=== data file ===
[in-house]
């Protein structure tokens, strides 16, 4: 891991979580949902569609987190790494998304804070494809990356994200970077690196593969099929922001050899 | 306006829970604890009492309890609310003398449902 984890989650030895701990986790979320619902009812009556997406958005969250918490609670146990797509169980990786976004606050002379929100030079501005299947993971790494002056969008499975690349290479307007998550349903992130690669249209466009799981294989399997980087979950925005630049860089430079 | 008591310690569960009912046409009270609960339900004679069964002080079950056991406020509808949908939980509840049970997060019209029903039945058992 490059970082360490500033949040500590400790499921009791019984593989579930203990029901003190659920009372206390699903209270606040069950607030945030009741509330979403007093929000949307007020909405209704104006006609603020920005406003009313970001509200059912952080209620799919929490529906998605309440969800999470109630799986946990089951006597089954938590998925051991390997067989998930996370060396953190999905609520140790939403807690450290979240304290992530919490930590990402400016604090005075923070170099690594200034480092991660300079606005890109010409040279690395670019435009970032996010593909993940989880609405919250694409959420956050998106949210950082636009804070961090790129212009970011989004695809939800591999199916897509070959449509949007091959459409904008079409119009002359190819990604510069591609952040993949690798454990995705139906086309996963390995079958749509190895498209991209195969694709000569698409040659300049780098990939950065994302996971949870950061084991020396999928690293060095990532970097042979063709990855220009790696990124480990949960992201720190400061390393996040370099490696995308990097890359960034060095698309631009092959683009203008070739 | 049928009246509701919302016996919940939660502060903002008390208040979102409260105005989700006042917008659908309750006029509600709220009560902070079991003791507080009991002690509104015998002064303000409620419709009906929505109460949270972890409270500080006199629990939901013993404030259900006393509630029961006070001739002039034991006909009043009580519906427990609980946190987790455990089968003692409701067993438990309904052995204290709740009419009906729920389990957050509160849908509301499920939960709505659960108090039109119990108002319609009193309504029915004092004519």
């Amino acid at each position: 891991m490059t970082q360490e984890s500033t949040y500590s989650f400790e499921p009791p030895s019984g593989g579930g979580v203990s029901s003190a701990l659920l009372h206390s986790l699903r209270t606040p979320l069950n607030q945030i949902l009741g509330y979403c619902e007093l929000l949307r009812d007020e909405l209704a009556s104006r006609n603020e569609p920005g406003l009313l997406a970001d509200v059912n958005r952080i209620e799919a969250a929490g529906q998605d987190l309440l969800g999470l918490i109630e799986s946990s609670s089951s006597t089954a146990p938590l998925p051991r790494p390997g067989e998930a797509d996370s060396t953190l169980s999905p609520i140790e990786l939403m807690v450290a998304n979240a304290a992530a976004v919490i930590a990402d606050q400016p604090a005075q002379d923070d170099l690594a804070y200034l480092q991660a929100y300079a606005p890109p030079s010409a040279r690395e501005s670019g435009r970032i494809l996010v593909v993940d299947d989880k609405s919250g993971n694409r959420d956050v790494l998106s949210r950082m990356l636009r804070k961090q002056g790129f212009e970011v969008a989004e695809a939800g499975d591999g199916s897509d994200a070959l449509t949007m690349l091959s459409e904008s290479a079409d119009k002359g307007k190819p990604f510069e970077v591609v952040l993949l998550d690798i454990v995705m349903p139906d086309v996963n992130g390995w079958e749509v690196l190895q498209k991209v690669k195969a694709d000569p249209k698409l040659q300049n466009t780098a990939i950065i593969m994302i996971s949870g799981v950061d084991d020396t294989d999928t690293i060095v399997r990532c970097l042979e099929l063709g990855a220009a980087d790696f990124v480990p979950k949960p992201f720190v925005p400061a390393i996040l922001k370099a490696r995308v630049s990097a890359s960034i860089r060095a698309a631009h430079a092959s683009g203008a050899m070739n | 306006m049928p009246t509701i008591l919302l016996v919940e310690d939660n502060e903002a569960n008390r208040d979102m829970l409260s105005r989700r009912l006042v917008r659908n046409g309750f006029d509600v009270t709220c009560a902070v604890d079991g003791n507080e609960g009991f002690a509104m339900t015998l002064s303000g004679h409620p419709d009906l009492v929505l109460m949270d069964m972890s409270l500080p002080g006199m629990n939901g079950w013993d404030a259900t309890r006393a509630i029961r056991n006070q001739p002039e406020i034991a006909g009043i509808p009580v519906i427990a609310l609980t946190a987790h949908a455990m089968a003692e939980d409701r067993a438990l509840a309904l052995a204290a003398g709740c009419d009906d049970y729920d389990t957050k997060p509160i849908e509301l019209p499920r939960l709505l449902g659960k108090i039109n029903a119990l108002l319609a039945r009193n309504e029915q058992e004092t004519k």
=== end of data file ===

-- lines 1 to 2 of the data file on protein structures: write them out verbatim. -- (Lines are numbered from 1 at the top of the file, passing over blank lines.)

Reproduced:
[in-house]
């Protein structure tokens, strides 16, 4: 891991979580949902569609987190790494998304804070494809990356994200970077690196593969099929922001050899 | 306006829970604890009492309890609310003398449902 984890989650030895701990986790979320619902009812009556997406958005969250918490609670146990797509169980990786976004606050002379929100030079501005299947993971790494002056969008499975690349290479307007998550349903992130690669249209466009799981294989399997980087979950925005630049860089430079 | 008591310690569960009912046409009270609960339900004679069964002080079950056991406020509808949908939980509840049970997060019209029903039945058992 490059970082360490500033949040500590400790499921009791019984593989579930203990029901003190659920009372206390699903209270606040069950607030945030009741509330979403007093929000949307007020909405209704104006006609603020920005406003009313970001509200059912952080209620799919929490529906998605309440969800999470109630799986946990089951006597089954938590998925051991390997067989998930996370060396953190999905609520140790939403807690450290979240304290992530919490930590990402400016604090005075923070170099690594200034480092991660300079606005890109010409040279690395670019435009970032996010593909993940989880609405919250694409959420956050998106949210950082636009804070961090790129212009970011989004695809939800591999199916897509070959449509949007091959459409904008079409119009002359190819990604510069591609952040993949690798454990995705139906086309996963390995079958749509190895498209991209195969694709000569698409040659300049780098990939950065994302996971949870950061084991020396999928690293060095990532970097042979063709990855220009790696990124480990949960992201720190400061390393996040370099490696995308990097890359960034060095698309631009092959683009203008070739 | 049928009246509701919302016996919940939660502060903002008390208040979102409260105005989700006042917008659908309750006029509600709220009560902070079991003791507080009991002690509104015998002064303000409620419709009906929505109460949270972890409270500080006199629990939901013993404030259900006393509630029961006070001739002039034991006909009043009580519906427990609980946190987790455990089968003692409701067993438990309904052995204290709740009419009906729920389990957050509160849908509301499920939960709505659960108090039109119990108002319609009193309504029915004092004519």